USAID

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7 Reasons Why Sierra Leone Is Winning Against Neglected Tropical Diseases

Mary Hodges | The Guardian | June 24, 2014

Despite poverty and a recent civil war, Sierra Leone has rapidly expanded treatment for NTDs. What can other countries learn?  The Lancet recently published a report on gains made towards reaching the 2020 neglected tropical disease (NTD) elimination goals set by the 2012 London declaration. Despite being one of the world's poorest countries, Sierra Leone, in particular, has made incredible strides.

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All Hands on Open Data: Mapping the Famine

Kate Gage | USAID Public Affairs | September 23, 2011

If you have seen maps of the drought and subsequent famine in the Horn of Africa, including those from our FWD campaign, they probably include color-coded areas that show the extent and severity of crisis. Read More »

Can We Engage Private Pharmacies To Help Control Drug-Resistant Tuberculosis?

Judy Stone | Forbes | February 13, 2017

Antibiotic resistance and infectious diseases have long been high on my list of things to worry about, with multi-drug-resistant tuberculosis vying for top honors. In 2015, 10.4 million people became ill with tuberculosis, and 1.8 million died, making TB one of the top causes of death globally. Six countries account for 60% of the cases: China, India, Indonesia, Nigeria, Pakistan and South Africa. As I noted in a previous post, India is critically important to control of drug resistance as well as tuberculosis, as it has the highest TB burden, with 2.2 million infections annually, as well as the largest antibiotic consumption...

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Daring to Defend the Federal Bureaucracy

Charles S. Clark | Government Executive | August 2, 2017

In an age where “unelected bureaucrats” is a common Washington epithet, give credit to a law professor, former college president and experienced federal manager for cutting against the grain. “The need for a robust civil service has never been greater,” writes Paul R. Verkuil in Valuing Bureaucracy: The Case for Professional Government. “To be effective, government must be run by professional managers,” says the former president of William and Mary College who served five years in the Obama administration as chairman of the Administrative Conference of the United States...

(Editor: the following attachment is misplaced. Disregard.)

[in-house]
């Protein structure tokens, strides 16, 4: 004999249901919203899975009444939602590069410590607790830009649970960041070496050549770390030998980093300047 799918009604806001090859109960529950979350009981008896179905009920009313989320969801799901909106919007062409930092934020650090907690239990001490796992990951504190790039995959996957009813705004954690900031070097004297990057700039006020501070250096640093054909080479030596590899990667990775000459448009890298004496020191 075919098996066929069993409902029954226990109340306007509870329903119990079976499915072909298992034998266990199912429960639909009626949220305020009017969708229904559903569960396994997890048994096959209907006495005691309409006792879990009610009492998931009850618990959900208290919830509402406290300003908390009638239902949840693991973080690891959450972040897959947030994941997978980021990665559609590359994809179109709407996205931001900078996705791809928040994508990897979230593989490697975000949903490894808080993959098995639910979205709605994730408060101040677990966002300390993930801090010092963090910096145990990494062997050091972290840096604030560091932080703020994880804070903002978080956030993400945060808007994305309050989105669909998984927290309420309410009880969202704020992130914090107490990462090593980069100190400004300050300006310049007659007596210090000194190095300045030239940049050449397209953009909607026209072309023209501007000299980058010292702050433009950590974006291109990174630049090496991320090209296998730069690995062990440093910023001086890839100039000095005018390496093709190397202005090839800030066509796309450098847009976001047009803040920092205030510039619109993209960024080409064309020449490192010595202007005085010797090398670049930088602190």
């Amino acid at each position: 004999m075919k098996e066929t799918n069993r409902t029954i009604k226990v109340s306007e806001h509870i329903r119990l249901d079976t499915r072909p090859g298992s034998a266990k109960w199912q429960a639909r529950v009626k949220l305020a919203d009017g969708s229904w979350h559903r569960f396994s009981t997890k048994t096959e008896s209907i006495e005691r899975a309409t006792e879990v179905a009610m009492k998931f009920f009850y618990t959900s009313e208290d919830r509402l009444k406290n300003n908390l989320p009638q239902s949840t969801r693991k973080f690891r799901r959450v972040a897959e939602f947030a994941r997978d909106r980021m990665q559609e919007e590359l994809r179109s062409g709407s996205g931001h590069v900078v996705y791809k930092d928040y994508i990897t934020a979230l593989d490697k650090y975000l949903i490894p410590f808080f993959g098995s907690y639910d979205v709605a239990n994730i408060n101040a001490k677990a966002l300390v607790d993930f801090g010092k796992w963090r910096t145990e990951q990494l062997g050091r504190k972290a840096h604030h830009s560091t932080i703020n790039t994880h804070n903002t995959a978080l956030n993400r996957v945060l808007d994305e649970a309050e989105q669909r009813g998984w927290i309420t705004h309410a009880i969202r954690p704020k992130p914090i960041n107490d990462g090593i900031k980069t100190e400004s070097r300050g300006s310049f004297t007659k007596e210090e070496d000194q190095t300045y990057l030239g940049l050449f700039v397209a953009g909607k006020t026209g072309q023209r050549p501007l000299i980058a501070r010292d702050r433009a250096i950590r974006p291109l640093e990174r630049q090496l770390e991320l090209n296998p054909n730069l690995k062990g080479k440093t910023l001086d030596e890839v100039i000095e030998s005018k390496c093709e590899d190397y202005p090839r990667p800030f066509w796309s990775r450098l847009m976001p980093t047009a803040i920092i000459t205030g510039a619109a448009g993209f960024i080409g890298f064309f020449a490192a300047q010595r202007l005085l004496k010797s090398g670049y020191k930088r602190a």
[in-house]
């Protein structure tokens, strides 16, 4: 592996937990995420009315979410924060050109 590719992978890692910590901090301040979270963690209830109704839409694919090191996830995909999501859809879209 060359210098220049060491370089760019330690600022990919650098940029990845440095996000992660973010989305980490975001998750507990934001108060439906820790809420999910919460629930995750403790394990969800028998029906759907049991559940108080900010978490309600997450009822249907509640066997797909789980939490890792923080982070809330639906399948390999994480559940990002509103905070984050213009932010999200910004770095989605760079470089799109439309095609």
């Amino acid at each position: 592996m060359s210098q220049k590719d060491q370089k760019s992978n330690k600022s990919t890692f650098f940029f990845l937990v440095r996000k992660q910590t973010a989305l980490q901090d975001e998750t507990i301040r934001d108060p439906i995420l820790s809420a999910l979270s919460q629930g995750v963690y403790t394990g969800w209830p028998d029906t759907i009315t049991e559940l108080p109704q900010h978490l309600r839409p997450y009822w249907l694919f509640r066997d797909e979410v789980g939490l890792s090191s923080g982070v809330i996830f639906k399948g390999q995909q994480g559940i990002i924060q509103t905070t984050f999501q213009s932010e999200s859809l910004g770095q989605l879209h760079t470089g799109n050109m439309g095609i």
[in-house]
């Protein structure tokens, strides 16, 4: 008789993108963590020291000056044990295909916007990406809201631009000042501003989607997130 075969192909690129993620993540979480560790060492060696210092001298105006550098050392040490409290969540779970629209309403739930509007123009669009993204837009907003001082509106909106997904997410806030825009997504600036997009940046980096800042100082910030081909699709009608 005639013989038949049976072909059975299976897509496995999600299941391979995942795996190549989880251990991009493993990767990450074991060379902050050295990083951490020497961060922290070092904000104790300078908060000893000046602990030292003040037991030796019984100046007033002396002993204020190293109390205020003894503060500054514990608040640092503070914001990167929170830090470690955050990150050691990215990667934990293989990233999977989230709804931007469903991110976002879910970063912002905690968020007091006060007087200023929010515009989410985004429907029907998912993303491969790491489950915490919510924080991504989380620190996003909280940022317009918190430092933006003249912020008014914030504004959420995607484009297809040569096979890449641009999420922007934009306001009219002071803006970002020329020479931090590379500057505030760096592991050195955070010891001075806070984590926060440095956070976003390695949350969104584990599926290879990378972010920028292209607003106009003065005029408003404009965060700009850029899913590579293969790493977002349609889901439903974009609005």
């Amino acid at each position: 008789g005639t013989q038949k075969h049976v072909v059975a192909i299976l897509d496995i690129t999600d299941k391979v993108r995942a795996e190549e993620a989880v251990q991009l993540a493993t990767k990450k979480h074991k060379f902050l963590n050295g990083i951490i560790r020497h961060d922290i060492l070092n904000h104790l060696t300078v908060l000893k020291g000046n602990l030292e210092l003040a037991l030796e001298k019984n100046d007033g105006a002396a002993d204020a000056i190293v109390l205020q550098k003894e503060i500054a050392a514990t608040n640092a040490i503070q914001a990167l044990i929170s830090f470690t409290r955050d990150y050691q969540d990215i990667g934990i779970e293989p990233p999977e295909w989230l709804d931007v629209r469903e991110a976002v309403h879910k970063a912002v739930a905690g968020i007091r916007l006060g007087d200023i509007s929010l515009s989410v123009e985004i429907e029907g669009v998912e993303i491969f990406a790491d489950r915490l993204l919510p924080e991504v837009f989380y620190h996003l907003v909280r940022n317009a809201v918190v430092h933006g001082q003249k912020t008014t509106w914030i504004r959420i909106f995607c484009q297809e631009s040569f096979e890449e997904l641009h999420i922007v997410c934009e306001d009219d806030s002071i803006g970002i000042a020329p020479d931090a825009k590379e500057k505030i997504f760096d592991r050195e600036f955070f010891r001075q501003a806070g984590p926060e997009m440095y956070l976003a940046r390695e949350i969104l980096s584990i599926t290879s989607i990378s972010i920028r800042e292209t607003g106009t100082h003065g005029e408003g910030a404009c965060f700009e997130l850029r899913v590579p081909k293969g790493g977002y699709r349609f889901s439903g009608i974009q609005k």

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How Healthy Are We?

Nazimun Nessa | Dhaka Tribune | March 29, 2017

Reliable data on health is an essential part of a comprehensive health information system, which is central to evidence-informed, responsive decision-making for better public health program. A well-functioning health information system also helps policy-makers and program managers to monitor population health and plan interventions accordingly. In line with the vision of a Digital Bangladesh, one of the more significant changes that have happened in our health sector is transforming paper-based health reporting into an electronic health information system, along with initiating a medical record system through the Open MRS software...

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iHRIS Use Continues Growth Worldwide

Staff Writer | IntraHealth International | April 12, 2012

Since 2007, IntraHealth has introduced two additional iHRIS software products and continues to release enhanced versions with new features. Because iHRIS is open source, local developers are free to tailor the system for a country’s specific needs. In fact, each of the countries using iHRIS customized it to match its own health system processes. Read More »

iHRIS Version 4.1 & Website Expands Software Options for Global Health Workforce

Press Release | IntraHealth International | April 26, 2012

This week, IntraHealth International announced the release of iHRIS 4.1, the first major release of the groundbreaking open source software in two years. The release includes new features of iHRIS Manage and iHRIS Qualify—the core products of the open source suite of software—that improve data security, better support decentralized health systems, and give health workers access to their own data. Read More »

MIT Map Offers Real-Time, Crowd-Sourced Flood Reporting during Hurricane Irma

Press Release | Massachusetts Institute of Technology | September 8, 2017

As Hurricane Irma bears down on the U.S., the MIT Urban Risk Lab has launched a free, open-source platform that will help residents and government officials track flooding in Broward County, Florida. The platform, RiskMap.us, is being piloted to enable both residents and emergency managers to obtain better information on flooding conditions in near-real time...